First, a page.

At Copenhagen Airport she asks me not to share my feelings with anyone. “What feelings?” I ask. “That you don’t give a shit if the plane falls out the sky,” she replies, explaining that she does NOT want to have to collect me from jail, because they think I am a terrorist with a bomb or something.

When we bank over London, I can see the snow. It’s like a white blanket has been thrown over the whole area. We land. HARD. As I turn on my cellphone, it keeps beeping. There are messages from Kim to say she is thinking of me. Vicki to say she loves me. I can’t remember what the other texts said or who they were from now.

I queue for a cab at the airport, as my driver is snowed in and can’t even get his car off the drive. I have time for two smokes before my cab arrives, and get home at 22h00 to find 12” of snow in my garden. My dogs are ecstatic and I am tired. Sad. The tears come and are relentless. But it feels like a relief. Like a pressure being released. I manage to make a cup of tea, ensure I have work clothes for the morning and set my alarm clock, before taking a shower and getting into bed. I NEED some reassurance, a familiar voice to make me feel safe, and call Brian who chats to me and, even brings a smile to my face, for long enough, till he can hear my voice fading as I grow sleepy and finally says, “Nite, baby, sleep well.”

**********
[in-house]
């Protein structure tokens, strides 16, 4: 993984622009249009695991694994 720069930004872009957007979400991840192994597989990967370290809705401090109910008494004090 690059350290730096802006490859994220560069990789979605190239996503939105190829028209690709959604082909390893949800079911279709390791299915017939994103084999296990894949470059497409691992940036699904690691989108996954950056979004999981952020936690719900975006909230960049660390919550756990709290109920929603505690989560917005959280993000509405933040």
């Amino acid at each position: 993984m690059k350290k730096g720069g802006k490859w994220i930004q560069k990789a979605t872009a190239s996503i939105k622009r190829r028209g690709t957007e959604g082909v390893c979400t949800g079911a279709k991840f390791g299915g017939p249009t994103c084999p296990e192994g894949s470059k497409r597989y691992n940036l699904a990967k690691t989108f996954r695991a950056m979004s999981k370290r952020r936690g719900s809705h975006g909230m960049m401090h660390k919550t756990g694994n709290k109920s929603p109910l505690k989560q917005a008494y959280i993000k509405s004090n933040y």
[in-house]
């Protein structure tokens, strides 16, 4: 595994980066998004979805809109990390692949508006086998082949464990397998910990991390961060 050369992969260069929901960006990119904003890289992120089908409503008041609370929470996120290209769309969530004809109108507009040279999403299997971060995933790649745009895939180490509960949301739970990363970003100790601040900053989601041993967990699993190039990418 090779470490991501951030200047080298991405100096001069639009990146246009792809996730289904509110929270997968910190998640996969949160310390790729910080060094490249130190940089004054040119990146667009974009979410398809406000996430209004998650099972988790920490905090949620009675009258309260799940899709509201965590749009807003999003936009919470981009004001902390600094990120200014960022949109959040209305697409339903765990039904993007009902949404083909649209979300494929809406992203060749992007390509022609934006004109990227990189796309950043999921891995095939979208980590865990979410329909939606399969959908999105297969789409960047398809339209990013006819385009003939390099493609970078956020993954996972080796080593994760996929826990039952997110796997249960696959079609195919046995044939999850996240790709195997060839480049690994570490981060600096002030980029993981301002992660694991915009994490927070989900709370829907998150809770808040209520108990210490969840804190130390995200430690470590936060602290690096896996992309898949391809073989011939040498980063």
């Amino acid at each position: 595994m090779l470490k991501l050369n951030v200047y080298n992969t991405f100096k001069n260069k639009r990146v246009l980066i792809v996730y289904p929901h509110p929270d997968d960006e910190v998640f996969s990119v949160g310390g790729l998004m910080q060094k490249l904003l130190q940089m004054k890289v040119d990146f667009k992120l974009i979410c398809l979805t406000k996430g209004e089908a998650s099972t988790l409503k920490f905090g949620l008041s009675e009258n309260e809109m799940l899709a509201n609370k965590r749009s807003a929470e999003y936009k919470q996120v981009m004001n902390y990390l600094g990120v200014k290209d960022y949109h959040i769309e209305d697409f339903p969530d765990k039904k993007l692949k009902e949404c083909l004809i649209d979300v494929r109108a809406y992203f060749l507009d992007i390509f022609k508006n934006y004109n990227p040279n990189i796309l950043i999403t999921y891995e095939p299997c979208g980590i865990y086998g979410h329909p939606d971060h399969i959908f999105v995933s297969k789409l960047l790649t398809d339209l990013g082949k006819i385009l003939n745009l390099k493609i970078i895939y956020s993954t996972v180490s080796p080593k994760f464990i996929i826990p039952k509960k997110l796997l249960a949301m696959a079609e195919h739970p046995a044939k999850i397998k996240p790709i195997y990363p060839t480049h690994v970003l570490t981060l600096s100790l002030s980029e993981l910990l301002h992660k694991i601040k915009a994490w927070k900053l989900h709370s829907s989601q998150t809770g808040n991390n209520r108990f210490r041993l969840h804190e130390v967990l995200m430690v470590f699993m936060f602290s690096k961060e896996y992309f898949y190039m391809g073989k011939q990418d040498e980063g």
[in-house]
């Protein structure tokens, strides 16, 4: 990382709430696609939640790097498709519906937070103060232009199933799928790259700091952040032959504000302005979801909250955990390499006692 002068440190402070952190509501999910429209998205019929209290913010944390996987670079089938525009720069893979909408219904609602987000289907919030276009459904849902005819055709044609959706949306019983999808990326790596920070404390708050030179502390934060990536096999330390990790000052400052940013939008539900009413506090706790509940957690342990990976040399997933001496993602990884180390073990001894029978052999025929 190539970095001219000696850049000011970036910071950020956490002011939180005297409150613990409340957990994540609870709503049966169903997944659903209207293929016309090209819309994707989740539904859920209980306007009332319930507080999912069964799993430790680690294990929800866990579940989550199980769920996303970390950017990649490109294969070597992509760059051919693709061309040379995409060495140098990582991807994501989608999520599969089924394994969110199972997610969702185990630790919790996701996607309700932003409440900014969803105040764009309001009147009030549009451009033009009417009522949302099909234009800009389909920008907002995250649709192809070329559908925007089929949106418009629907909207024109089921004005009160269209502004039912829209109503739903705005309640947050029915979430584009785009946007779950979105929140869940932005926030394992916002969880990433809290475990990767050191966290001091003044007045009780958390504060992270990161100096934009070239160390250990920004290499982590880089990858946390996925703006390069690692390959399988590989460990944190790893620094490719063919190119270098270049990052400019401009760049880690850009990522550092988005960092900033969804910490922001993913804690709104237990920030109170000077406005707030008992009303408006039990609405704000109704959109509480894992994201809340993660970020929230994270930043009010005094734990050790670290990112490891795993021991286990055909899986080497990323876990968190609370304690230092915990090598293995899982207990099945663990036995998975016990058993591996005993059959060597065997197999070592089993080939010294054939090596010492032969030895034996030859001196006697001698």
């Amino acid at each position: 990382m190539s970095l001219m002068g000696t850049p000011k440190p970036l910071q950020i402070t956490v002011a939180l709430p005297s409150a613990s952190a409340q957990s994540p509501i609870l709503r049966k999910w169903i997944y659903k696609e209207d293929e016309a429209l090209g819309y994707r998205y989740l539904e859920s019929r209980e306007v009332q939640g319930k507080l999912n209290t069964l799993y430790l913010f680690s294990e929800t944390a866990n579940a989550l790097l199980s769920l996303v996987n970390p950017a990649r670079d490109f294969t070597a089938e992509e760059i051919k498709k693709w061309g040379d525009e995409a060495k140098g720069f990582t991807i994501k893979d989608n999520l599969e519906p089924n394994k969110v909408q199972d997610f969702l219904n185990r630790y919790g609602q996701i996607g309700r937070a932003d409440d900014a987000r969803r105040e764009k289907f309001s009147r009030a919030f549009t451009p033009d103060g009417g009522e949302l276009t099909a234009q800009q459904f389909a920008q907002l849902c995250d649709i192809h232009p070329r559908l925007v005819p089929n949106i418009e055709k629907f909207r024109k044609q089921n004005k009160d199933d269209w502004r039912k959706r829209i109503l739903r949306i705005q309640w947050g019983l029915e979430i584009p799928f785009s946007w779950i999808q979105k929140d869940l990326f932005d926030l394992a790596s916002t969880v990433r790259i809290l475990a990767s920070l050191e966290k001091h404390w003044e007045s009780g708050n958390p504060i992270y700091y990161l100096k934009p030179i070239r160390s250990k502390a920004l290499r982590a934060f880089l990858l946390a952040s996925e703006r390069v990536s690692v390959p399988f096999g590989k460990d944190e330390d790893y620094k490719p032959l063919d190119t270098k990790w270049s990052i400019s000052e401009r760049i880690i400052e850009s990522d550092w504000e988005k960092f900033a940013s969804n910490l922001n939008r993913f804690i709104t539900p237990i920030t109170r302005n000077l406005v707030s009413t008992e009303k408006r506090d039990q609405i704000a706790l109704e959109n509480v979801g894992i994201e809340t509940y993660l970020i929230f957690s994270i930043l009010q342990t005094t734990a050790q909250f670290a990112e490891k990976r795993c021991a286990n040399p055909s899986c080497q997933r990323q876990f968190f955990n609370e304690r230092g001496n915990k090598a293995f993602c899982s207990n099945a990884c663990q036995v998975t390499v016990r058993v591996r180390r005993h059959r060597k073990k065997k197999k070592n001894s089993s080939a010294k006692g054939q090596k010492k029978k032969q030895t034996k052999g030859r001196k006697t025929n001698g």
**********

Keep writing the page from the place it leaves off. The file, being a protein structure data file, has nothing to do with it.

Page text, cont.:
I get up in the morning when the alarm goes off. Barney is a remarkable back-up alarm because he pretends to be a whirling dervish as soon as he hears the alarm. If the alarm doesn’t wake me, him bouncing around the bed in circles should. My other dog, Fred, is deaf, so he awakens courtesy of Barney.

My heart is breaking. This is not right. Cliffy always brought me my cup of tea and one slide of warm toast with nut-nut (peanut) butter. HE woke me up as I never heard the alarm clock. Oh god I miss you. I’ve got to do this haven’t I, Cliff? And I do.